In this issue: Digital storytelling

Education News: Digital storytelling IntragramTwitterLinkedInGoogle+PinterestFacebookYouTube4imprint.ca
Storytelling has been around since the beginning of time—it’s been present in every culture and civilization, and has been used as a means of entertainment, education, cultural preservation and more. It predates writing and has taken many forms, from cave wall paintings, carvings and tattoos to oral narratives, music and dance.

Storytelling of today exists much in the same way, only now it takes on new forms and mediums, including video, audio, social media and blogging. Digital storytelling in the classroom can empower students to share their ideas in fun and engaging ways that go beyond the walls of school, increasing reach, impact and learning.

Benefits of digital storytelling

Digital storytelling is simply using digital tools to present a story or idea, but its impact spreads far and wide. Digital elements can inspire, engage and compel, spicing up the dullest of topics. Other key reasons to encourage digital storytelling in your classroom include:

  1. Increase impact: We’ve all heard the saying, “A picture is worth a thousand words.” In fact, social media posts accompanied by an image receive ten times the engagement than those without. Imagine the impact an image, complemented by an additional digital element, such as video or audio, could make! Think virtual tours of a historical landmark in lieu of a report. Or skipping the biography and opting instead for a simulated interview, or debate with a public figure. The possibilities are endless! Stoke your students’ fire with a little competition for best presentation—school logo’d hoodies, tablet sleeves or tumblers make great prizes.
  2. Teach digital citizenship: You’ll be hard pressed to find a student unfamiliar with digital. But some have a thing or two to learn about being good digital citizens. Digital storytelling presents the opportunity to teach students about what types of content to post online during what time of the day or week and more. Online etiquette for posting, liking and commenting makes a great lesson, too. You may even compel students to engage with digital content through thoughtful comments or constructive feedback as a class requirement. Discussion on the topic can be encouraged and rewarded with thumbs up pens and sticky books for participation.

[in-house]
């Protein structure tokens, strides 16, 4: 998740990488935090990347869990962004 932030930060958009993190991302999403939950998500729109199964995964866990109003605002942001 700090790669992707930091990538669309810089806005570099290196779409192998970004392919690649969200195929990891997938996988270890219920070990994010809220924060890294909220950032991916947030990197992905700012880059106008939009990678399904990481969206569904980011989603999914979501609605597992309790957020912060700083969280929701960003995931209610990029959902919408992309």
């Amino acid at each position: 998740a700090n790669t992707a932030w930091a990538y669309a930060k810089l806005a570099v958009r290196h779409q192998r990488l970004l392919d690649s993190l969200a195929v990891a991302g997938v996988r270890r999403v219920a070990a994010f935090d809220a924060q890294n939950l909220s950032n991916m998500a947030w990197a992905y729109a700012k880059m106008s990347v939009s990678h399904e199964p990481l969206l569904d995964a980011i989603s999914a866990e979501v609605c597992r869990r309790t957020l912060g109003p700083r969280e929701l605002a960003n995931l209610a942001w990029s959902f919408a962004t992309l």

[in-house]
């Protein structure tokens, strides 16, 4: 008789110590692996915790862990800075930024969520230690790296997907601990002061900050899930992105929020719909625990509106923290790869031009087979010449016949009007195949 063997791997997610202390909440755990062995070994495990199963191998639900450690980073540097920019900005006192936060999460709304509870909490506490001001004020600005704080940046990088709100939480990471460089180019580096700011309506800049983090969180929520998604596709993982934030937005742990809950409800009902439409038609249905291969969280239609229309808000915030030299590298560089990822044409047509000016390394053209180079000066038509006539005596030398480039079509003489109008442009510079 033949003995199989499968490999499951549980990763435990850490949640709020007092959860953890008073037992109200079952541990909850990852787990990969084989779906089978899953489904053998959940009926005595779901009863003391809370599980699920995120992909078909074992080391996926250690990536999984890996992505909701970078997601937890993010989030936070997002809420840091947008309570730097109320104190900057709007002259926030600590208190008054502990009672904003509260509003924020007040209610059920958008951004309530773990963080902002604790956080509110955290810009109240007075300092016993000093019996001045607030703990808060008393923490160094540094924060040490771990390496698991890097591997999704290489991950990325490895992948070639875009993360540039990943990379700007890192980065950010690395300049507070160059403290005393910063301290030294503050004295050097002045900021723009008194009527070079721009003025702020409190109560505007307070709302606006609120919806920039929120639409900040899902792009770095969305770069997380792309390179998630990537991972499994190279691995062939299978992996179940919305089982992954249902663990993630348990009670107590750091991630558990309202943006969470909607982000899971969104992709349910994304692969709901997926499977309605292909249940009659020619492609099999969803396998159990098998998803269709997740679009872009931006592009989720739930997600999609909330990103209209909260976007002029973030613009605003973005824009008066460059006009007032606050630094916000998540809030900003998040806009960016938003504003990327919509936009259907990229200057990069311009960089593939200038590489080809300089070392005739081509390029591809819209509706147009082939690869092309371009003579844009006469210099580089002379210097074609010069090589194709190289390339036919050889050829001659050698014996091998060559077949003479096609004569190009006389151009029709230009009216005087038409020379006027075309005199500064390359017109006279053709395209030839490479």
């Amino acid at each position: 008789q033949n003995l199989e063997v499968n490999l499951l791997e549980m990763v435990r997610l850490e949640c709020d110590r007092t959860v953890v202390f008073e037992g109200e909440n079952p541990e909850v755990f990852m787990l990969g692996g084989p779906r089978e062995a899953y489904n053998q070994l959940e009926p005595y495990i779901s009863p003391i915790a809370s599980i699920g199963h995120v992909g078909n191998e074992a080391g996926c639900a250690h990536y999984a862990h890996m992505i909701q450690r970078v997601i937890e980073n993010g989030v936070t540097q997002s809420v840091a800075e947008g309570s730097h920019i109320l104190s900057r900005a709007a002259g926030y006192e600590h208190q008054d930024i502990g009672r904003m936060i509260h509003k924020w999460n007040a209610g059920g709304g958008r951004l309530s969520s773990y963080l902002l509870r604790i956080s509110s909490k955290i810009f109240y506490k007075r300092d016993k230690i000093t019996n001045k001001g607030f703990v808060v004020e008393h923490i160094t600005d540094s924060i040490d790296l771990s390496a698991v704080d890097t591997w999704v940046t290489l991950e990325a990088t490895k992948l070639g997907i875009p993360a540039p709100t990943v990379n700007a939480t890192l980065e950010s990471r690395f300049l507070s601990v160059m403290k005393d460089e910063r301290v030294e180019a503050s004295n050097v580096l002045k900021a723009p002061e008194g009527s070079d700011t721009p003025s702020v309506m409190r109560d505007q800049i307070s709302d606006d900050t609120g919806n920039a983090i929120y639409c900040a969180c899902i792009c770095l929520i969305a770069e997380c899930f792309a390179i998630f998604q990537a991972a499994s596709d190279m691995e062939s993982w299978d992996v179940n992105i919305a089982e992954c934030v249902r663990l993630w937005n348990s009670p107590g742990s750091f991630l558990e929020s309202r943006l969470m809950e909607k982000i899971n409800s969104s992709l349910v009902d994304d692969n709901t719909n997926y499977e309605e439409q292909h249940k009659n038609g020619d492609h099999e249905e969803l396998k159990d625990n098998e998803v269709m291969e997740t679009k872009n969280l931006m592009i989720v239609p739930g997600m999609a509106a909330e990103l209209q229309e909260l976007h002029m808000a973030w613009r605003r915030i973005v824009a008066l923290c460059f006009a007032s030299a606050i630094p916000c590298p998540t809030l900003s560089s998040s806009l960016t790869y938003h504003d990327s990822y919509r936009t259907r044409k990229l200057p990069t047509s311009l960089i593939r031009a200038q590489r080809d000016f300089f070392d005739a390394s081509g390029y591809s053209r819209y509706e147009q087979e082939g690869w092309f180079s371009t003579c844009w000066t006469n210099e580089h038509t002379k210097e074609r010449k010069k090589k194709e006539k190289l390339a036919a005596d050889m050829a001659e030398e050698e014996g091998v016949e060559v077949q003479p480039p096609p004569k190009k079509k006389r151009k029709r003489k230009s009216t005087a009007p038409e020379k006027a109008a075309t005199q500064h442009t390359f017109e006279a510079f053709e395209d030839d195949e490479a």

3. Go beyond sharing: Encouraging students to transform a paper into a blog post or to share their work on social media can help them spread their story far beyond the confines of the classroom. Plus, doing so encourages critical thinking, the use of multiple skills, interactivity and collaboration. It also provides the basis for a digital portfolio—something students, parents or future employers may appreciate. Providing USB drives can encourage students to start and/or contribute to their digital portfolio.

Digital storytelling can be a great means for students to explore and better understand ideas and concepts. Promote it for your classes’ next presentation and watch the learning unfold.

 

Storytelling.” Wikipedia. Wikimedia Foundation, n.d. Web. Retrieved 15 Sept. 2015.

Hernandez, Michael. “A Guide to Producing Student Digital Storytellers.” EdSurge News. N.p., 26 Aug. 2015. Web. Retrieved 15 Sept. 2015.

Digital Storytelling.” Wikipedia. Wikimedia Foundation, n.d. Web. Retrieved 15 Sept. 2015.

Balm, James. “The power of pictures. How we can use images to promote and communicate science.” BioMed Central Blog. N.p., 11 Aug. 2014. Web. Retrieved 15 Sept. 2015.

Digital Storytelling in the Classroom.” EdTechTeacher. N.p., Web. Retrieved 15 Sept. 2015.

 


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